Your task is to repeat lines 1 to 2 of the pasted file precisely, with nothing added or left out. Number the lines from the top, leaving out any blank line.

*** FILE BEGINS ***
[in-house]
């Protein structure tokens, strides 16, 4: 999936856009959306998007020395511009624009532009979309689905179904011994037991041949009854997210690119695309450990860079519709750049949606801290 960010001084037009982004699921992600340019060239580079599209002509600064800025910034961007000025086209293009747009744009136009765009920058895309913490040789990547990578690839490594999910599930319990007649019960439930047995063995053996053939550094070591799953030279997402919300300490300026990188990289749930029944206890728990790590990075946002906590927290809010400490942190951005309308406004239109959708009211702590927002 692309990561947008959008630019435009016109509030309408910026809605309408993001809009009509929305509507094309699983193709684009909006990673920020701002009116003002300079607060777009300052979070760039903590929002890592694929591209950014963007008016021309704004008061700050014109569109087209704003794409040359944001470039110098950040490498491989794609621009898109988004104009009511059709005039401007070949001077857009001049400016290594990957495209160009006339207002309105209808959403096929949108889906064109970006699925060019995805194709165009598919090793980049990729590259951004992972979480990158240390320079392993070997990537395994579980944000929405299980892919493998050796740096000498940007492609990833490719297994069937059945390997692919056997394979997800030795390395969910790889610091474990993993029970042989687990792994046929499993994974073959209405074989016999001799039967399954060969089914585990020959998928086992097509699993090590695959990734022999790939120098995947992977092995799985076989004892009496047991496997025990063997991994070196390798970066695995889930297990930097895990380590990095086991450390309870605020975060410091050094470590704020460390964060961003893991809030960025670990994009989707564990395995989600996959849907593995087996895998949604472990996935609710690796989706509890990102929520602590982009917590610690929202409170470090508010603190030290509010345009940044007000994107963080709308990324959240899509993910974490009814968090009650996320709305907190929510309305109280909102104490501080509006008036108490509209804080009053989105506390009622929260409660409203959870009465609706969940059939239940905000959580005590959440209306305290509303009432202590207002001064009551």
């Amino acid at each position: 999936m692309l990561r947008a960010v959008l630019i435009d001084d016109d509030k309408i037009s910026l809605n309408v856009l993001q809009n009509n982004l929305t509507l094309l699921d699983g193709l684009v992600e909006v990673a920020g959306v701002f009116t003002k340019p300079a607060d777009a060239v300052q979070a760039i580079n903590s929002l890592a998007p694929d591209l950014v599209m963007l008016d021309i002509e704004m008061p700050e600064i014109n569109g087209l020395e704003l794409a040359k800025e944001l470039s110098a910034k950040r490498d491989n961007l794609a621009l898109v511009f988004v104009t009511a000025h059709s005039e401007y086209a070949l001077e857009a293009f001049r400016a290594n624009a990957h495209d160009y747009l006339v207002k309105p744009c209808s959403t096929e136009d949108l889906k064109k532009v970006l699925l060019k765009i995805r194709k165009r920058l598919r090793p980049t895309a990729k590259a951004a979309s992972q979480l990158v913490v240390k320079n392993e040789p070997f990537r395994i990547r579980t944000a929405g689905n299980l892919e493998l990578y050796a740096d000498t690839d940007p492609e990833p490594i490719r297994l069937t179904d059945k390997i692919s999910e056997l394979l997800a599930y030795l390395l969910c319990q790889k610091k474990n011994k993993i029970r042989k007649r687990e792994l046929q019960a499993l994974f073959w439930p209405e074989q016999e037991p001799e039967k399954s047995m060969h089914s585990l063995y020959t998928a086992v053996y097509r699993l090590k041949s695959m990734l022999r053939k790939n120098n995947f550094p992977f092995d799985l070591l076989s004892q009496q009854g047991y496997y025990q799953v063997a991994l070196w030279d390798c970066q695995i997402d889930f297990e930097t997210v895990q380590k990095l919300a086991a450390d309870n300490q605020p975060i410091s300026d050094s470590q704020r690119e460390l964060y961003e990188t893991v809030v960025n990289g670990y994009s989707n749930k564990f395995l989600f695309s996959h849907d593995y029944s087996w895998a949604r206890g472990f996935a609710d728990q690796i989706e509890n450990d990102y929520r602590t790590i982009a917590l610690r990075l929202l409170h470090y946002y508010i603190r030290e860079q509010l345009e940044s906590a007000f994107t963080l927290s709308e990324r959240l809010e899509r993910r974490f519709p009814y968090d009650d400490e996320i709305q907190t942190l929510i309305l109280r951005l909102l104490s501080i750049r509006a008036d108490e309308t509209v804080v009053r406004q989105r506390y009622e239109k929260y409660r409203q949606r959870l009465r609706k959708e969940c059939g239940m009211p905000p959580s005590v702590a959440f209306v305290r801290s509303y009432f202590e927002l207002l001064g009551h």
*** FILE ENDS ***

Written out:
[in-house]
């Protein structure tokens, strides 16, 4: 999936856009959306998007020395511009624009532009979309689905179904011994037991041949009854997210690119695309450990860079519709750049949606801290 960010001084037009982004699921992600340019060239580079599209002509600064800025910034961007000025086209293009747009744009136009765009920058895309913490040789990547990578690839490594999910599930319990007649019960439930047995063995053996053939550094070591799953030279997402919300300490300026990188990289749930029944206890728990790590990075946002906590927290809010400490942190951005309308406004239109959708009211702590927002 692309990561947008959008630019435009016109509030309408910026809605309408993001809009009509929305509507094309699983193709684009909006990673920020701002009116003002300079607060777009300052979070760039903590929002890592694929591209950014963007008016021309704004008061700050014109569109087209704003794409040359944001470039110098950040490498491989794609621009898109988004104009009511059709005039401007070949001077857009001049400016290594990957495209160009006339207002309105209808959403096929949108889906064109970006699925060019995805194709165009598919090793980049990729590259951004992972979480990158240390320079392993070997990537395994579980944000929405299980892919493998050796740096000498940007492609990833490719297994069937059945390997692919056997394979997800030795390395969910790889610091474990993993029970042989687990792994046929499993994974073959209405074989016999001799039967399954060969089914585990020959998928086992097509699993090590695959990734022999790939120098995947992977092995799985076989004892009496047991496997025990063997991994070196390798970066695995889930297990930097895990380590990095086991450390309870605020975060410091050094470590704020460390964060961003893991809030960025670990994009989707564990395995989600996959849907593995087996895998949604472990996935609710690796989706509890990102929520602590982009917590610690929202409170470090508010603190030290509010345009940044007000994107963080709308990324959240899509993910974490009814968090009650996320709305907190929510309305109280909102104490501080509006008036108490509209804080009053989105506390009622929260409660409203959870009465609706969940059939239940905000959580005590959440209306305290509303009432202590207002001064009551």